2019 Men's Pool Previews - Collegiate Rugby Championship
By on


  • Coach: Steve Lynch
  • CRC Appearances: 3
  • All-time CRC record: 4-11
  • Banners: 2017 Bowl Runner-Up

After a year off, the Tigers return to the CRC with ambitions of doing better than ever before. Clemson debuted at the big dance in 2015, competing three-straight years. The Tigers amassed just one win in that span before going 3-3 in 2017. That uptick was sparked by a second-place showing at the Las Vegas Invitational in March, 2017. This March, Clemson returned to the LVI, this time posting a 3-2 record, bowing out in the Plate semifinals. The Tigers logged wins over Michigan State, St. Joe’s second side, and Syracuse, falling to Colorado and James Madison. They’ve been hard at work since that performance, and the Tigers are confident they have a team that can make the quarterfinals.

A graduated senior with a degree in civil engineering, Drew Dommel captains the Tigers. He’s maybe the team’s most potent weapon, and he’ll be signing with the expansion DC Old Glory of the MLR Sunday. Joel Jaldin captained the team during the 15s season. He’s an impact player on both sides of the ball. Junior Hunter Dawsey was a two-sport athlete in high school who picked up rugby in college. His work ethic is his greatest asset.


  • Coach: Josh Macy
  • Assistant Coach: Nic Tyson, Tyron Turner
  • CRC Appearances: 2
  • All-time CRC record: 10-1
  • Banners: 2018 champion, 2 semifinals, 2 quarterfinals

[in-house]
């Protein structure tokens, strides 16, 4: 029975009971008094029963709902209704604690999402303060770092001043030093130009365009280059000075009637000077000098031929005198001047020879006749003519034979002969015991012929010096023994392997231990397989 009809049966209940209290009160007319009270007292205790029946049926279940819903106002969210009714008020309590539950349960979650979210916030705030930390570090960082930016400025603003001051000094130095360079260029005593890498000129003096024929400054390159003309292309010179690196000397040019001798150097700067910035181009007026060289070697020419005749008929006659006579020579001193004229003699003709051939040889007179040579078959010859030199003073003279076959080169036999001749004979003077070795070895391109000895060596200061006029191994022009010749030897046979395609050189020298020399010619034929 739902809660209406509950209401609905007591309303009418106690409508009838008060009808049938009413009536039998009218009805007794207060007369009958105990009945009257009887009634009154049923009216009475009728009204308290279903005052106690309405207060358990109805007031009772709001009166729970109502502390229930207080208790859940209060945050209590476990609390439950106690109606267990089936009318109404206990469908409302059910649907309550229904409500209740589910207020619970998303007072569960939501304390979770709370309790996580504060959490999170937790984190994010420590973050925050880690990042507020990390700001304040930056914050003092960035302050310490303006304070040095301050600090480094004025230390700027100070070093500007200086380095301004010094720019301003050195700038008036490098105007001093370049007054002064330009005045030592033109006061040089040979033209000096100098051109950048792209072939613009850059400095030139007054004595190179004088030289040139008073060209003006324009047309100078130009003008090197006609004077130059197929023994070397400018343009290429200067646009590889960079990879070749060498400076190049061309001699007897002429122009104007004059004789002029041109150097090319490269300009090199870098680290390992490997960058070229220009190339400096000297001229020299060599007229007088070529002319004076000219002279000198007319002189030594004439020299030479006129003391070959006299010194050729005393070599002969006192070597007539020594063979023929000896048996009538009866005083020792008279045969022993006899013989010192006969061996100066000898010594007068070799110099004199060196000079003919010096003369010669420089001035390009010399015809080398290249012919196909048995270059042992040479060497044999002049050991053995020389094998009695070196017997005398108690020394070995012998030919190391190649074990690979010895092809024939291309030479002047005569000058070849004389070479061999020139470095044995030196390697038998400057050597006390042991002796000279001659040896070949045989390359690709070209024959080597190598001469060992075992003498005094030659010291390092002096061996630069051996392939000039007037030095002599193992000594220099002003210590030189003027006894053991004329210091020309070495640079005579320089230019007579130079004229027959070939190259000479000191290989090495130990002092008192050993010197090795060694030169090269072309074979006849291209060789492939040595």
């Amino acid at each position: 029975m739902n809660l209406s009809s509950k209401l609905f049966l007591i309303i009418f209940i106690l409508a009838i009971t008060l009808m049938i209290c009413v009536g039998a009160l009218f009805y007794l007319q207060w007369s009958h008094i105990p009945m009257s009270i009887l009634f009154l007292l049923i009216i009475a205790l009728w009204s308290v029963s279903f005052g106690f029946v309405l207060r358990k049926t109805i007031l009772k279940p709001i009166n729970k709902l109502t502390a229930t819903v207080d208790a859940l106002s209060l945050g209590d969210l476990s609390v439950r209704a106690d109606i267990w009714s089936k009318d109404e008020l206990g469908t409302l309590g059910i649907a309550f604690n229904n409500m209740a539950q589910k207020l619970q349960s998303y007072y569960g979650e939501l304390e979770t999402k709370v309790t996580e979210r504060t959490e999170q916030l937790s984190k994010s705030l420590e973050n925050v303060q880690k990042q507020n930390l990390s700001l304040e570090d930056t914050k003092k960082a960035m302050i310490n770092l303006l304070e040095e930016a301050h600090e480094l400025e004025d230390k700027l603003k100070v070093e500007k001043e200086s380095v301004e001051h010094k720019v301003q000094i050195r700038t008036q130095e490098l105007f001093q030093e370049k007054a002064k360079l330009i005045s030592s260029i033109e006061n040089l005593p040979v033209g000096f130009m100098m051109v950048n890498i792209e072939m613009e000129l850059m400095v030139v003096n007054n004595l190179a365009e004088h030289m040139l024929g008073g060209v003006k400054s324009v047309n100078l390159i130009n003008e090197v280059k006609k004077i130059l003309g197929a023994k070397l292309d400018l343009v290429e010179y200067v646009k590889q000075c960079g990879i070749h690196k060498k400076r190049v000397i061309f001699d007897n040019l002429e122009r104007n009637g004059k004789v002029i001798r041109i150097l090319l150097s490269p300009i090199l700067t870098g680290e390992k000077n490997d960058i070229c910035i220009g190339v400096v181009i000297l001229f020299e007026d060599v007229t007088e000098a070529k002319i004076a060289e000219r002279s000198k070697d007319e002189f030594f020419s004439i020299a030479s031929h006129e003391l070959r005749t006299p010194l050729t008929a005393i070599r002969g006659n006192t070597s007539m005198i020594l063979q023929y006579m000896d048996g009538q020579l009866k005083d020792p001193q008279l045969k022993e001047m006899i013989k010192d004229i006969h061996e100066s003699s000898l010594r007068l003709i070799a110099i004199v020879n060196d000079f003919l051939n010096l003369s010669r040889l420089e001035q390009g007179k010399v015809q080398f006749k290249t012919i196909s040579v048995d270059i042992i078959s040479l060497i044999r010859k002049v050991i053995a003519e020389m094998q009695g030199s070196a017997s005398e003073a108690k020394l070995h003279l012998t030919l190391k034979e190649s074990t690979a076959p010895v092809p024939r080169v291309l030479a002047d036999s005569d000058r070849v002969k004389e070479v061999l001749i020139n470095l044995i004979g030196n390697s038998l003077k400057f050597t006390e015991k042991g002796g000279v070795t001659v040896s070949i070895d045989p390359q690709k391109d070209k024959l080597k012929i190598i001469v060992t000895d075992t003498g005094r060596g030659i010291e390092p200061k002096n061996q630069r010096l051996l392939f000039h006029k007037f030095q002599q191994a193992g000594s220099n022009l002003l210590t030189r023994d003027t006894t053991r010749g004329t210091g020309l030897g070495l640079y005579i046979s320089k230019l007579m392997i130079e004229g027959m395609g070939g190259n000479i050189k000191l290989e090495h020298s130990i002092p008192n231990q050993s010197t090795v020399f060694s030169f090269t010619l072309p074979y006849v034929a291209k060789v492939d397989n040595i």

The stacked Lions look primed for a defense of the Pete Dawkins Trophy. Lindenwood debuted in the big dance in 2017, qualifying as champions of the Las Vegas Invitational before falling to rival Life in the semifinals. There was no sophomore slump for Lindenwood, as the Lions swept the competition, this time beating the Running Eagles in the semifinals en route to the 2018 title. Departed playmaker Nick Feakes was the man who made the Lions go last year. While he’ll be missed, the cupboard is far from bare.

Senior Cristian Rodriguez is one of the most feared scrum-halves in the tournament. His speed, agility and vision make him a danger to score from anywhere, be it from the base of a scrum or in the run of phase play. His lack of size is more than made up for by fellow senior Lorenzo Thomas. The large prop moves extremely well for his size. Having already been capped by the national team, he’s one of the more decorated players in the competition. Junior Ani Mteto is making his CRC debut. The South African center has a unique blend of speed, size and skill, and he likes to use his boot more than most.


  • Coach: John Sciotto